FDIC Inspector General worried about accuracy of Bank's Y2K examinations.

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Prepare for Public Confidence Deficit

-- Norm (nwo@hotmail.com), April 14, 1999


Leach asked, for example, why companies assessing banks' Year 2000 readiness have been less confident than banking regulators. He also noted that the inspectors general at some agencies, such as the Federal Deposit Insurance Corp., have raised questions about the thoroughness or accuracy of the agencies' Year 2000 examinations of banks.

The IG's have raised questions with good reason. Banks are not nearly as prepared as the 97% "Satisfactory" figure bandied about by FDIC Chairman Tanoue indicates. The IG's have good reason to be suspect of the ratings assigned by bank examiners during the latest round of Y2K assessments. The private survey figures are much more realistic.

-- Nabi Davidson (nabi7@yahoo.com), April 14, 1999.

For those wondering why the FDIC's Y2K exams have showed the banks doing so well in fixing Y2K problems, here's the answer from the FDIC DOS Manual of Examination Policies:

Rationale of Bank Examinations

What are the purposes of bank examinations? Although many answers to this question could be given, several fundamental reasons can be identified. The first relates to the maintenance of public confidence in the integrity of the banking system and in individual banks. Such confidence is clearly essential because the system's customers serve as the source of funding, without which banks would be unable to meet their most fundamental objective of providing financial services.

Could it be that the FDIC is simply trying to carry out its stated objective and keep consumer confidence in the banking system high, regardless of the truth???

-- Don't Bet On It (banking@is.OK?), April 14, 1999.

Not here to argue - just make a couple of comments. I am the Compliance Officer and Y2K project coordinator for a $250 million two bank holding co. I have been through 3 on-site Y2K exams by FDIC. Let me tell you, it wasn't fun. We have done our homework and are working as we speak to resolve this problem through both remediation and testing as well as contingency planning (including the purchase and installation of a 100kw generator). But when the regulators come to your bank to examine you, they come with the intent of finding problems. The burden of proof is on the bank. There is no compliant until proven non-compliant - it's just the opposite. During our Phase 2 exam, they spent two weeks with me, going over every piece of documentation I had, along with all testing results and acceptance reports. In addition to the on-site exams, I receive a call from the FDIC at least once each couple of months to conduct a telephone exam. I'm just letting you know that FDIC exams are not just some public display intent on maintaining confidence in the Banking system. Exams are stressful, extensive, and intentionally comprehensive to uncover any potential problems. But I'm not really complaining - exams keep me in a job!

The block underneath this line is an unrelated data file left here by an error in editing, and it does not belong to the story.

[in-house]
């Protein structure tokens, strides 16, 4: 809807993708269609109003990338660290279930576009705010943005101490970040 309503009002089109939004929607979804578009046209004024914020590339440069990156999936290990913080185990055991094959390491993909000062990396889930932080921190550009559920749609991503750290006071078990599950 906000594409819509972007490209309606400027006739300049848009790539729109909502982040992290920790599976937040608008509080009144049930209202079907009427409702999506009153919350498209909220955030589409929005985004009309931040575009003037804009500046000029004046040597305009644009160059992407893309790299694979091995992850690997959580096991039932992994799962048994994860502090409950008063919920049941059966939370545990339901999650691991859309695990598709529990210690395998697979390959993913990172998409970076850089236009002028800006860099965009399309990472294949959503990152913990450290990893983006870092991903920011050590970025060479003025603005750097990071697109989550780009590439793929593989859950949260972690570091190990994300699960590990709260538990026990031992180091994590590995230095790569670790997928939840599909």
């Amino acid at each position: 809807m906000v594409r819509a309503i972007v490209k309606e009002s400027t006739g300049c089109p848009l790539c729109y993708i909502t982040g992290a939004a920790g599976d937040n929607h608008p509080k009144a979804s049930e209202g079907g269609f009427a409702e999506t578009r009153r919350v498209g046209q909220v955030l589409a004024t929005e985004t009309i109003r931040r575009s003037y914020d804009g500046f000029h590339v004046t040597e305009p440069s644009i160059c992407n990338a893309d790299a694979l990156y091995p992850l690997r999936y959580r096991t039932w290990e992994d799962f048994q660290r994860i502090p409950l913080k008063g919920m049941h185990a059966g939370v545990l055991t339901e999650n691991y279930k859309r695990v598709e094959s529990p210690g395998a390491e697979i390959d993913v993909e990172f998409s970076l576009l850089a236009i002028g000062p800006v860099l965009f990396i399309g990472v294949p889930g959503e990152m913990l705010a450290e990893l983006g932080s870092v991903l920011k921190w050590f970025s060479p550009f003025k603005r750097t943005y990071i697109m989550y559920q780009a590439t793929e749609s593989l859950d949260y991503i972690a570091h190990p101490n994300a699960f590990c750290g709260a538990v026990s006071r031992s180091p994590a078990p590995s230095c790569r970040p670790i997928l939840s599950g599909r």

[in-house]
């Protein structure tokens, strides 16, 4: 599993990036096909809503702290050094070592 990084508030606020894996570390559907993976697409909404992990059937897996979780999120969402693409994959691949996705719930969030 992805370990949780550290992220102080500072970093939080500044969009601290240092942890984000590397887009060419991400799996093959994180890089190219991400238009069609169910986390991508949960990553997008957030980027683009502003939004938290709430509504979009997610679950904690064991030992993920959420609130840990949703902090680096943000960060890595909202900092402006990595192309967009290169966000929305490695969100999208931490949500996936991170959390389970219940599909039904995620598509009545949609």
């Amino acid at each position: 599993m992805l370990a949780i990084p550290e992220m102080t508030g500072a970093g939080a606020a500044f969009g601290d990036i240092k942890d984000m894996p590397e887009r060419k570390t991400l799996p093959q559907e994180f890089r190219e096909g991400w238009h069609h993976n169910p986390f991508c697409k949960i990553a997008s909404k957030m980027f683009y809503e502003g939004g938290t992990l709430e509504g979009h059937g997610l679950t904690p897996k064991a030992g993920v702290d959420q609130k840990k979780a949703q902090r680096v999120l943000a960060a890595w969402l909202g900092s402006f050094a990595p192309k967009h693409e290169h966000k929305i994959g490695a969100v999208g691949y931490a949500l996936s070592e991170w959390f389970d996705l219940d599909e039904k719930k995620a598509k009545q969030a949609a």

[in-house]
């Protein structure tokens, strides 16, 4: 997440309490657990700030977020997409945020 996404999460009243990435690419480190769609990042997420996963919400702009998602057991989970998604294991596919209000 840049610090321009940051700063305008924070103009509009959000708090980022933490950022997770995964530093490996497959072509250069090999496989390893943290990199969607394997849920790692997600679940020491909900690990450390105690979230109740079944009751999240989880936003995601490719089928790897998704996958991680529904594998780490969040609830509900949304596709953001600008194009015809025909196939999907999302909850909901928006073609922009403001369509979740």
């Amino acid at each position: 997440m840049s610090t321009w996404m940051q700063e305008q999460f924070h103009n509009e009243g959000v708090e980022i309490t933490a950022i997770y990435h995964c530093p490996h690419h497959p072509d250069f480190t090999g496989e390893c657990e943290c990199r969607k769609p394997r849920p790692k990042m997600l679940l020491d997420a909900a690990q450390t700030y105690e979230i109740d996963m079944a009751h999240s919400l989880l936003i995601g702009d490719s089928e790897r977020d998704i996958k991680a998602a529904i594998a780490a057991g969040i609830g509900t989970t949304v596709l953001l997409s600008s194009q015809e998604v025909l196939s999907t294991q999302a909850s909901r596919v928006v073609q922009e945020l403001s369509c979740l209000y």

-- Diana (dstubblefield@ldd.net), April 15, 1999.


I'm not saying all Y2K exams were invalid. My point is just that if the guidelines were followed as written, there wouldn't be nearly as many "satisfactory" ratings as were assigned.

-- Nabi Davidson (nabi7@yahoo.com), April 15, 1999.


As I recall, you've posted before. I just wish my bank was as concientious (sp?) as your bank!


-- Diane J. Squire (sacredspaces@yahoo.com), April 15, 1999.

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